We heard the first boom around 20 minutes ago.
“Hear the thunder?” Helaine asked. It was tough to avoid.
Over on Facebook Diane Campbell posted, “Just heard the loudest rumble of thunder I ever heard in my life! =(( scared me!”
It was in the forecast – phew! Bad weather isn’t so bad if it’s expected. That’s my very limited perspective.
These thunderstorms forming overhead gave me a chance to look at a new tool: The High Resolution Rapid Refresh model (HRRR). It’s your tax dollars at work.
The HRRR is the only hourly updated, radar-initialized, storm-resolving model running at this time over the US (or internationally), to our best knowledge. As a higher-resolution nest inside the hourly-updated Rapid Refresh the HRRR is designed to provide rapidly updated model guidance on convective storms for
- air traffic management
- severe weather forecasting
- NOAA National Weather Service Warn-On Forecast
- eventually provide improved background fields for NWS Real-Time Mesoscale Analysis
- provide improved basis for other aviation hazard forecasts (e.g., wake vortex, ceiling, visibility, turbulence, inflight icing, terminal forecasts)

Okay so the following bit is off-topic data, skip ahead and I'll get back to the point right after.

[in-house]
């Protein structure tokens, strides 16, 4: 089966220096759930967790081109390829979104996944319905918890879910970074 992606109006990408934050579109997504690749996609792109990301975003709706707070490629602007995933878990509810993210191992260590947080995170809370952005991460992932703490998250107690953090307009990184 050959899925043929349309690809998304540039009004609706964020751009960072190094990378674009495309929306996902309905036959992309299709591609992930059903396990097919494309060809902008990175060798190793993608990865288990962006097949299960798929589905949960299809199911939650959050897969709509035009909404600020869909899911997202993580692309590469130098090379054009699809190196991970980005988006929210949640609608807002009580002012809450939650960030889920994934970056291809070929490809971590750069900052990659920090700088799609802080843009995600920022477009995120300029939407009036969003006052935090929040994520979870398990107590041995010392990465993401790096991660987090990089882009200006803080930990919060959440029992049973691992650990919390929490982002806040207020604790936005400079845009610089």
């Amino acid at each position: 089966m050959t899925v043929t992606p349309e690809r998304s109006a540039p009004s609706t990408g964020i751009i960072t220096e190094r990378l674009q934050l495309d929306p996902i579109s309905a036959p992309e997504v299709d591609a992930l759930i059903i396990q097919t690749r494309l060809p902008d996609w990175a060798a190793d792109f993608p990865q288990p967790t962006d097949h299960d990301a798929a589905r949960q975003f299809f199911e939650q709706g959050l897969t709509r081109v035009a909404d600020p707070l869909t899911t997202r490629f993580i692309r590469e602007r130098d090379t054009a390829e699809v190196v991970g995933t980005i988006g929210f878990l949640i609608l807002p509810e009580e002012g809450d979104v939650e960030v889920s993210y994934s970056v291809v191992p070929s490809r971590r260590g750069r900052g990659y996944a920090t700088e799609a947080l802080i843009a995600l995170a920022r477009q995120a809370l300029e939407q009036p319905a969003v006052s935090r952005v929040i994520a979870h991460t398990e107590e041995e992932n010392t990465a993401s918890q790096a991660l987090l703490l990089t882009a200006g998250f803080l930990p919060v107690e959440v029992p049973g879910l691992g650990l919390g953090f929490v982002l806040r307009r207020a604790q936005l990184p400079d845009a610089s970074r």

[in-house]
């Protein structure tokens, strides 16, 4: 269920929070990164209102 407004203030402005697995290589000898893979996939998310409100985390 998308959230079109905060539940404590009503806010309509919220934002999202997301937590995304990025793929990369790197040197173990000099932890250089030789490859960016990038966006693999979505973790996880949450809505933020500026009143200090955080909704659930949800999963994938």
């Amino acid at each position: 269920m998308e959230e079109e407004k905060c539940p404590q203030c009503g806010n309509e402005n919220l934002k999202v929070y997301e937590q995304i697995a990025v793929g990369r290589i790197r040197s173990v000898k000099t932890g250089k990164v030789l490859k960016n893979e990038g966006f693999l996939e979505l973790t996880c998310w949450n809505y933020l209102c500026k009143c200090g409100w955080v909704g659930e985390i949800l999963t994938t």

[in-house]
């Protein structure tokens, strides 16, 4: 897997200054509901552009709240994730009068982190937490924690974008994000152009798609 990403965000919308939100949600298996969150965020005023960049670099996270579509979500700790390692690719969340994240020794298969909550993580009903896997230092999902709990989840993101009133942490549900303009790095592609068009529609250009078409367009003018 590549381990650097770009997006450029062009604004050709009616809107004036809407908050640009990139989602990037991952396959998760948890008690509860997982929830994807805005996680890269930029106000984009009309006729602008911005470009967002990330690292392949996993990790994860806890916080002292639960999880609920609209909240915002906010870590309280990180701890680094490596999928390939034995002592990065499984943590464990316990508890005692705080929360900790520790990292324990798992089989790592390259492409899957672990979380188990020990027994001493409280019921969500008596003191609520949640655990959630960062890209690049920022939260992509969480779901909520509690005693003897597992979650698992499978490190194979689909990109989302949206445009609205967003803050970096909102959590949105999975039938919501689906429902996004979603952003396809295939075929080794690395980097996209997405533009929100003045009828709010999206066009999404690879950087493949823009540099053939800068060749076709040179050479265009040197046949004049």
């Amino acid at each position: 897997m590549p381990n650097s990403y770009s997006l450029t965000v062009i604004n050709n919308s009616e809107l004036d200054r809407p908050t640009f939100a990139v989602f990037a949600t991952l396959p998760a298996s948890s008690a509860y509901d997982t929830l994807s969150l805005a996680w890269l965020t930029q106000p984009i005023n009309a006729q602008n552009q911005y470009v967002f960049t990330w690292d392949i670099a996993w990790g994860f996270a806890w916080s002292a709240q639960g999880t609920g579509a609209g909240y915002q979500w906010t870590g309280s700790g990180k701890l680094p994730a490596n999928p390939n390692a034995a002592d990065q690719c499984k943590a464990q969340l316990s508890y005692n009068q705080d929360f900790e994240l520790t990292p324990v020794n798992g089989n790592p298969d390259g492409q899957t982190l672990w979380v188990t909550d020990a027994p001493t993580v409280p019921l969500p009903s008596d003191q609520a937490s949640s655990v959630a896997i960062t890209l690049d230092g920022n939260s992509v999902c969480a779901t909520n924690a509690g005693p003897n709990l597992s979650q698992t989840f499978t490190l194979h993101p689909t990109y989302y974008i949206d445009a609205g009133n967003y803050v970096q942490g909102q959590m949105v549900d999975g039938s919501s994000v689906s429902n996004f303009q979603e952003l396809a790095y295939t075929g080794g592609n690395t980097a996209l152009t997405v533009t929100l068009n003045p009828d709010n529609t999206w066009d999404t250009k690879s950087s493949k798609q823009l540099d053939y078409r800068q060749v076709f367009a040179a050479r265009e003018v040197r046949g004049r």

Allow me to cut through the mumbo jumbo. HRRR is very high resolution in both time (15 minute increment output) and space (3km resolution). It is a short range model that only goes out 15 hours from initialization. Since it takes a while to process you’re left with 12 or 13 usable hours.
Typically models give hints not full solutions. You can never take the exact placement of features as a given. I expect the HRRR will change that!
I am looking at the 1730z radar image and predicted radar image. They’re pretty close¹. Not 100%, but much better than what I’m used to seeing.
If HRRR is as good as I hope these showers and thunderstorms will be gone by 5:30 pm (give or take a little).
Progress is good.
¹ – Unfortunately, the maps are different domains and projections. That makes overlaying them impossible.